Australia's poor human rights record


BRISBANE — "Australia is the only Western democracy without human rights legislation", James Whelan from Amnesty International told a public forum attended by 50 people on May 23.

Labor state minister for education Dean Wells argued for a charter of human rights like those adopted in Victoria and the ACT and that which has been operating for 17 years in New Zealand. Such a charter requires a statement of compatibility with human rights to accompany every bill that comes before parliament.

Jessica Moore, who faced police investigation in Wollongong last year under the so-called anti-terror laws, pointed out that state Labor governments have been collaborating with the federal Coalition to implement the draconian laws. Moore, an anti-war activist who has helped organise demonstrations in support of Palestinians' right to self-determination, was accused of aiding Hamas in an anonymous complaint to the federal government's anti-terror hotline.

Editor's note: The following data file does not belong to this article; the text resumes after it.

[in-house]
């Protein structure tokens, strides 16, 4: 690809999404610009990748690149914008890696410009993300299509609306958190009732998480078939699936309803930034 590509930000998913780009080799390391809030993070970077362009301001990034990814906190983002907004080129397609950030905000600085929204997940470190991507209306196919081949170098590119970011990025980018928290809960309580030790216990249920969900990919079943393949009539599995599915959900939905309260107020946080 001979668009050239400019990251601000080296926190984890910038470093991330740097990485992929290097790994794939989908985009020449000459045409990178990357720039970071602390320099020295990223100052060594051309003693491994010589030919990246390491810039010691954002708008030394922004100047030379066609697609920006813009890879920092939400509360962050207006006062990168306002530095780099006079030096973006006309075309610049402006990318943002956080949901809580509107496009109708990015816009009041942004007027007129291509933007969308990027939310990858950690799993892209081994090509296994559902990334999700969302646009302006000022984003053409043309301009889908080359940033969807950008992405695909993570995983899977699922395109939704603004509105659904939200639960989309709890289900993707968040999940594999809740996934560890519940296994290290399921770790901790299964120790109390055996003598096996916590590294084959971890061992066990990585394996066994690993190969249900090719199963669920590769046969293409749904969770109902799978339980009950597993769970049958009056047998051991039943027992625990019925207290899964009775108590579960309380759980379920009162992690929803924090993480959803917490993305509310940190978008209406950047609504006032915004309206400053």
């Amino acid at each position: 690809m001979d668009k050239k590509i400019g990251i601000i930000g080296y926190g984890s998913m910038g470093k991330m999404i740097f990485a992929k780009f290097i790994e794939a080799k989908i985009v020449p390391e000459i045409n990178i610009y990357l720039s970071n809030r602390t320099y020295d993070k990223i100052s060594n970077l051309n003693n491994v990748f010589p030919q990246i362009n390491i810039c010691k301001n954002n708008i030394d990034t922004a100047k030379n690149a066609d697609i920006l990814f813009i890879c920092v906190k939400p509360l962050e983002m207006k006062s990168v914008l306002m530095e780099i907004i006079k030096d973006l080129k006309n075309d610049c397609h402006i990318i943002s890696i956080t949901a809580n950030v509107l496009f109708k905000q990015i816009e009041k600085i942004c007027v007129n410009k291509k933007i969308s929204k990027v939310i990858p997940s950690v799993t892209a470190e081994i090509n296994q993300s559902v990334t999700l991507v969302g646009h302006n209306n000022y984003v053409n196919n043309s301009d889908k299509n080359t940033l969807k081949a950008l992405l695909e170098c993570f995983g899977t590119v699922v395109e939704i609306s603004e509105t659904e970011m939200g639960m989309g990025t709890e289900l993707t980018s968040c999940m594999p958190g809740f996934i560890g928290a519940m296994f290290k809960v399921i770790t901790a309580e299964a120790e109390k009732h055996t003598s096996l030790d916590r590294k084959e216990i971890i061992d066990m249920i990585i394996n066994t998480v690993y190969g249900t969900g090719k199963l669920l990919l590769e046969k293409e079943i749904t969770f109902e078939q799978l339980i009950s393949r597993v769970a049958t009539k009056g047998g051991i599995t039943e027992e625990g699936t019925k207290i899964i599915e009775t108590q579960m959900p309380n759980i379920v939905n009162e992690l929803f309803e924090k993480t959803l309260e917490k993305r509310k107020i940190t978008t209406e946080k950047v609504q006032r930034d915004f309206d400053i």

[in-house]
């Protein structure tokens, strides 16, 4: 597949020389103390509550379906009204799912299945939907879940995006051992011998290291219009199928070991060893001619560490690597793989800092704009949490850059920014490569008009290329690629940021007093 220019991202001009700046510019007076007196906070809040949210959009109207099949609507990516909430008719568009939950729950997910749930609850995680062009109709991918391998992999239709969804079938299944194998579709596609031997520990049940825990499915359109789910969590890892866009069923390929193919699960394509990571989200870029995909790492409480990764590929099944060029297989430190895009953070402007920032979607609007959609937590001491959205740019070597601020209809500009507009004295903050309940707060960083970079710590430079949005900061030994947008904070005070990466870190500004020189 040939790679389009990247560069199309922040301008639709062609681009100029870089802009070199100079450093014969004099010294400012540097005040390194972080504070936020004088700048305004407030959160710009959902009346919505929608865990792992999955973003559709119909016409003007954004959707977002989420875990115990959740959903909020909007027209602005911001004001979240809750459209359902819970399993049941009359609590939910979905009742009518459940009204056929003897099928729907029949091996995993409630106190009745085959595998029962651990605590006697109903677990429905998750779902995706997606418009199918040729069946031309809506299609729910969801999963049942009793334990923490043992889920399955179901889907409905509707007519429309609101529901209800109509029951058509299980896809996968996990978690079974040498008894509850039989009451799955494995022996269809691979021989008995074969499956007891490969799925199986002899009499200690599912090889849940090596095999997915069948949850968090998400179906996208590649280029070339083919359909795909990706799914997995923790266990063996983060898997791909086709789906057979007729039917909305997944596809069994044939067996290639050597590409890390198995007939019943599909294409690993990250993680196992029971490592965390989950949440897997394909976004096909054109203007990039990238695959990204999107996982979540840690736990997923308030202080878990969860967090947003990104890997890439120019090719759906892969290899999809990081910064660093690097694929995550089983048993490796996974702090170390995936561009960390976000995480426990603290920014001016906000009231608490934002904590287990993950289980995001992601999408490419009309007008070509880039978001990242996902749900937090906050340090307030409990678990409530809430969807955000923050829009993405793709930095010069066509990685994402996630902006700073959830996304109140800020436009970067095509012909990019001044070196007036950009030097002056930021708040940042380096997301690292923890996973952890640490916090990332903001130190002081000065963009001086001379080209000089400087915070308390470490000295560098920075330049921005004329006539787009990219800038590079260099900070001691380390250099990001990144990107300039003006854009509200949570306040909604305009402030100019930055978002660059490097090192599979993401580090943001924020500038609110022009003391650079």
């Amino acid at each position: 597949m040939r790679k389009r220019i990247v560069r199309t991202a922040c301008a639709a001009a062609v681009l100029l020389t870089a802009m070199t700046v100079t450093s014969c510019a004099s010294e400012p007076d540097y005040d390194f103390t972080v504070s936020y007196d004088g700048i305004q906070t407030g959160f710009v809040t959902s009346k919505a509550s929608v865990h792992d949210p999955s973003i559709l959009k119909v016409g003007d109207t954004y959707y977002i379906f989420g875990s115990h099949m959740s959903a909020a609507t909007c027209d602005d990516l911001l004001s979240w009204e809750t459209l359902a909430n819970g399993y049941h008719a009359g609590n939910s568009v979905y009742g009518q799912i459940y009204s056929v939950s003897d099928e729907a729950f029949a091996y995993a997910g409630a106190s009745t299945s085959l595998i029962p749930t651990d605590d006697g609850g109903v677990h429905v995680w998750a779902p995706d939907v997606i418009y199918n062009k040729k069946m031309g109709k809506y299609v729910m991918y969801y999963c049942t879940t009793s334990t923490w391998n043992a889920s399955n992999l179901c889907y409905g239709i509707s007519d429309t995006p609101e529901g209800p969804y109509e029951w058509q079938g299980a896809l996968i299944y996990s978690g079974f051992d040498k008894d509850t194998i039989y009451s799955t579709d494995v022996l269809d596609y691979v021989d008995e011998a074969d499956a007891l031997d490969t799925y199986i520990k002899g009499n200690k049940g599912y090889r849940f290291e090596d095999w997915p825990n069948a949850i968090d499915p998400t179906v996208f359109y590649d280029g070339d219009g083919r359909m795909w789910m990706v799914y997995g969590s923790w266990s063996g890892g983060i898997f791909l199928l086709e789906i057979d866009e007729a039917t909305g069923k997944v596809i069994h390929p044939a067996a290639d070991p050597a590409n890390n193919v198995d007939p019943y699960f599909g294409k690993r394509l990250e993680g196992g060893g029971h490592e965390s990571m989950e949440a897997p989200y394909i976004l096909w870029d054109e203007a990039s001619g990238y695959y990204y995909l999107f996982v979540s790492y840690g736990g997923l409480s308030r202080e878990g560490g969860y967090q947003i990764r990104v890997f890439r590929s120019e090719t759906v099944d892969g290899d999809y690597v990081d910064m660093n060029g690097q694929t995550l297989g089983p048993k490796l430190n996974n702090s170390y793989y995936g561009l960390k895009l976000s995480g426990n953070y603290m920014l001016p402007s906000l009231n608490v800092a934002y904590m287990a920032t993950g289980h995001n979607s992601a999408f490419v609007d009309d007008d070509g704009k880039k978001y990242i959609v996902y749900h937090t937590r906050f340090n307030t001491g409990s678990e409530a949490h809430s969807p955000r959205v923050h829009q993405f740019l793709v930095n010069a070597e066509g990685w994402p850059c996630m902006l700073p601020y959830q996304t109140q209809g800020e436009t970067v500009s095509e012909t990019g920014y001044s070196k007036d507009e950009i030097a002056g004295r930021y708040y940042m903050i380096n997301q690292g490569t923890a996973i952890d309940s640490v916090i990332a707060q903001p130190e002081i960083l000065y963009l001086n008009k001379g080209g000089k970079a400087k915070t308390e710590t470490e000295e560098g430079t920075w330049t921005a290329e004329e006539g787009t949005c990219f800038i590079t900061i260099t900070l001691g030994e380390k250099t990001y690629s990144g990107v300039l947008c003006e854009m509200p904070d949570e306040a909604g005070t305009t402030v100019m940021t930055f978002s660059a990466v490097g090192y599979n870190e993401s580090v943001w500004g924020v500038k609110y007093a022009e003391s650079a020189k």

"My experience shows that police are political, ideological. These anti-terror laws are totally against free speech", Moore said. She urged people to collectively defy the laws and mobilise against them. "We need to campaign for a bill of human rights to protect our freedoms."

Jim McIlroy

If you like our work, become a supporter

Green Left is a vital social-change project and aims to make all content available online, without paywalls. With no corporate sponsors or advertising, we rely on support and donations from readers like you.

For just $5 per month get the Green Left digital edition in your inbox each week. For $10 per month get the above and the print edition delivered to your door. You can also add a donation to your support by choosing the solidarity option of $20 per month.

Freecall now on 1800 634 206 or follow the support link below to make a secure supporter payment or donation online.